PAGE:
WHERE DOES “MORNING” COME FROM?

BLOG #12, SERIES #5
WEDNESDAYS WITH DR. JOE
WHERE DOES “MORNING” COME FROM?
March 19, 2014

Some people never lose their childlike sense of wonder. Elizabeth Goudge, one of my favorite English writers, never lost the ability to think as a child, no matter how old she got.

Just so, Emily Dickinson, America’s greatest poetess, enchants us still, well over a hundred years later, because she never lost that trait.

Have you ever wondered how you’d respond to a child’s queries about something as prosaic as mornings?

Following is Dickinson’s try at it:

MORNING

“Will there really be a morning?
Is there such a thing as day?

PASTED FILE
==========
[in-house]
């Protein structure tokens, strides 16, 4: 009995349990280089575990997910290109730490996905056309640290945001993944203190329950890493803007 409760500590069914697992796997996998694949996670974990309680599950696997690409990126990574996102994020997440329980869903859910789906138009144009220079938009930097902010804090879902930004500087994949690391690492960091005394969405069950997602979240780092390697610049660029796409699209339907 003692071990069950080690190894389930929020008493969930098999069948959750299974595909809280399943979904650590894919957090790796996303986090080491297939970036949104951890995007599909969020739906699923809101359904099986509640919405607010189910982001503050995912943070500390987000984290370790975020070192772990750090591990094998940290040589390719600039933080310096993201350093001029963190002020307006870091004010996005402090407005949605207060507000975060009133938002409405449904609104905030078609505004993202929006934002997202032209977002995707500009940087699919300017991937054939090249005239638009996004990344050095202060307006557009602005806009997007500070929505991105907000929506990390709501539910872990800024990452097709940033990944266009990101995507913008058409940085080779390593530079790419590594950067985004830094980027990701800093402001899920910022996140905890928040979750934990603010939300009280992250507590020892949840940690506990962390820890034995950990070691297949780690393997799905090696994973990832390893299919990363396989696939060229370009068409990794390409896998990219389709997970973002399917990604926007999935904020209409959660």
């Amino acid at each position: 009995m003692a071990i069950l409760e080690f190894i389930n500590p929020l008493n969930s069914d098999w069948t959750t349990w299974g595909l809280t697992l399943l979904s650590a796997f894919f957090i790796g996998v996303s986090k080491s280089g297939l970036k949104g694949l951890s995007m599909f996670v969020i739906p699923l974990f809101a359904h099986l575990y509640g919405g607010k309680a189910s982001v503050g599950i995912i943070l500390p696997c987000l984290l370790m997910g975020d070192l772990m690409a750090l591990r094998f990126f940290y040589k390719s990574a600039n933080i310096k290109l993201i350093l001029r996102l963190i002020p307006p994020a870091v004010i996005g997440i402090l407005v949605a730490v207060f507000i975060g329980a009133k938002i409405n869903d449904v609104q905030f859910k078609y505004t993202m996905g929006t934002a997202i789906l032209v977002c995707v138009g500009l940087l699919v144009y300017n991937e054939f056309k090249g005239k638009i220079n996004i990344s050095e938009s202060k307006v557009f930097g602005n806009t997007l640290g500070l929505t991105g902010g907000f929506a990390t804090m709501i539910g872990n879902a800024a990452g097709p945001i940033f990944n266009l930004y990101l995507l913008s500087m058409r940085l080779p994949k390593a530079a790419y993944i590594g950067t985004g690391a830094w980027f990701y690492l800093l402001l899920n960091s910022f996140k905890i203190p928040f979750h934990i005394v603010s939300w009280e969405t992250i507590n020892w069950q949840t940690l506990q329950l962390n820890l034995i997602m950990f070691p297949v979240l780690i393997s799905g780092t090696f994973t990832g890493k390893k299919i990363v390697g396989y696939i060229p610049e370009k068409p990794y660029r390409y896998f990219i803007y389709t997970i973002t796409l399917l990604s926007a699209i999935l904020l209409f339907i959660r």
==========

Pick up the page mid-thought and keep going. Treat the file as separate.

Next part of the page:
Could I see it from the mountains
If I were as tall as they?

Has it feet like water-lilies?
Has it feathers like a bird?
Is it brought from famous countries
Of which I never heard?

Oh, some scholar! Oh, some sailor!
Oh, some wise man from the skies!
Please to tell a little pilgrim
Where the place called morning lies!”

–“Morning,” published in
St. Nicholas, May 1891

Published in: on March 19, 2014 at 5:00 am  Comments (3)  
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3 CommentsLeave a comment

  1. How delightful! I hadn’t read this previously – thank you for sharing!

  2. Good morning to you!!

  3. Loved this, Dr. Joe. Thanks for sharing.

    Kay


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